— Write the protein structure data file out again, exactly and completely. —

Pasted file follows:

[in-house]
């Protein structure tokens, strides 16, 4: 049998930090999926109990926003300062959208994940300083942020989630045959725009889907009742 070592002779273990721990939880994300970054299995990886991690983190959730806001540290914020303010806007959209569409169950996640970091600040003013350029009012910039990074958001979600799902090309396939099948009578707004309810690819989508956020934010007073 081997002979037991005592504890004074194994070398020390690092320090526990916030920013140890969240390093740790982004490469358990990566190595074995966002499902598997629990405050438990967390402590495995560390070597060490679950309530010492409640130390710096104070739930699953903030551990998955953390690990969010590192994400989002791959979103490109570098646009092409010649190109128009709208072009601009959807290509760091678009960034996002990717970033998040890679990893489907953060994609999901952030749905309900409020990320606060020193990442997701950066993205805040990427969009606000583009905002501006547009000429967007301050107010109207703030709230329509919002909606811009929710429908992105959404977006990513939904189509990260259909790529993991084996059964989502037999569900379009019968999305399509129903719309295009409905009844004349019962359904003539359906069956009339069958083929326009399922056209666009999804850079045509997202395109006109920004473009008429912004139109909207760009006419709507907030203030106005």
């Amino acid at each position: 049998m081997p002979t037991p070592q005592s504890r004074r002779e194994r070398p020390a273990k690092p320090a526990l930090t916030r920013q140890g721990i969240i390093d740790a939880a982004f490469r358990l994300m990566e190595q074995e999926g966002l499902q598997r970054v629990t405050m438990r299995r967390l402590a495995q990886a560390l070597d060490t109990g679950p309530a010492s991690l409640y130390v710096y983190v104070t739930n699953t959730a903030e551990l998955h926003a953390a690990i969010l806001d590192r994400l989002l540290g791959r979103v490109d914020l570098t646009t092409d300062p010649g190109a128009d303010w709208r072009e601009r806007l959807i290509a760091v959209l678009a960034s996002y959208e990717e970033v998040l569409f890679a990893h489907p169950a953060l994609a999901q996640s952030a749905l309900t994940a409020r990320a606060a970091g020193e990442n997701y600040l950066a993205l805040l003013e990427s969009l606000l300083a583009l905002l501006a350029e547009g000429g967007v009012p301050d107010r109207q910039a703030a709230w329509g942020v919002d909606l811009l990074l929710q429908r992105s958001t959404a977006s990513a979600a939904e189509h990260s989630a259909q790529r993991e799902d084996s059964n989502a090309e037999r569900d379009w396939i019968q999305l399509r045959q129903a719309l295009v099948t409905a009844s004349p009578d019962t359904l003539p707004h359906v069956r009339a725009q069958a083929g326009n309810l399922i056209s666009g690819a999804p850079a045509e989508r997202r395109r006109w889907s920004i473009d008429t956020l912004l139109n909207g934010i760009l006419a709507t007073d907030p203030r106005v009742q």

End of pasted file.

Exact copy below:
[in-house]
């Protein structure tokens, strides 16, 4: 049998930090999926109990926003300062959208994940300083942020989630045959725009889907009742 070592002779273990721990939880994300970054299995990886991690983190959730806001540290914020303010806007959209569409169950996640970091600040003013350029009012910039990074958001979600799902090309396939099948009578707004309810690819989508956020934010007073 081997002979037991005592504890004074194994070398020390690092320090526990916030920013140890969240390093740790982004490469358990990566190595074995966002499902598997629990405050438990967390402590495995560390070597060490679950309530010492409640130390710096104070739930699953903030551990998955953390690990969010590192994400989002791959979103490109570098646009092409010649190109128009709208072009601009959807290509760091678009960034996002990717970033998040890679990893489907953060994609999901952030749905309900409020990320606060020193990442997701950066993205805040990427969009606000583009905002501006547009000429967007301050107010109207703030709230329509919002909606811009929710429908992105959404977006990513939904189509990260259909790529993991084996059964989502037999569900379009019968999305399509129903719309295009409905009844004349019962359904003539359906069956009339069958083929326009399922056209666009999804850079045509997202395109006109920004473009008429912004139109909207760009006419709507907030203030106005």
């Amino acid at each position: 049998m081997p002979t037991p070592q005592s504890r004074r002779e194994r070398p020390a273990k690092p320090a526990l930090t916030r920013q140890g721990i969240i390093d740790a939880a982004f490469r358990l994300m990566e190595q074995e999926g966002l499902q598997r970054v629990t405050m438990r299995r967390l402590a495995q990886a560390l070597d060490t109990g679950p309530a010492s991690l409640y130390v710096y983190v104070t739930n699953t959730a903030e551990l998955h926003a953390a690990i969010l806001d590192r994400l989002l540290g791959r979103v490109d914020l570098t646009t092409d300062p010649g190109a128009d303010w709208r072009e601009r806007l959807i290509a760091v959209l678009a960034s996002y959208e990717e970033v998040l569409f890679a990893h489907p169950a953060l994609a999901q996640s952030a749905l309900t994940a409020r990320a606060a970091g020193e990442n997701y600040l950066a993205l805040l003013e990427s969009l606000l300083a583009l905002l501006a350029e547009g000429g967007v009012p301050d107010r109207q910039a703030a709230w329509g942020v919002d909606l811009l990074l929710q429908r992105s958001t959404a977006s990513a979600a939904e189509h990260s989630a259909q790529r993991e799902d084996s059964n989502a090309e037999r569900d379009w396939i019968q999305l399509r045959q129903a719309l295009v099948t409905a009844s004349p009578d019962t359904l003539p707004h359906v069956r009339a725009q069958a083929g326009n309810l399922i056209s666009g690819a999804p850079a045509e989508r997202r395109r006109w889907s920004i473009d008429t956020l912004l139109n909207g934010i760009l006419a709507t007073d907030p203030r106005v009742q």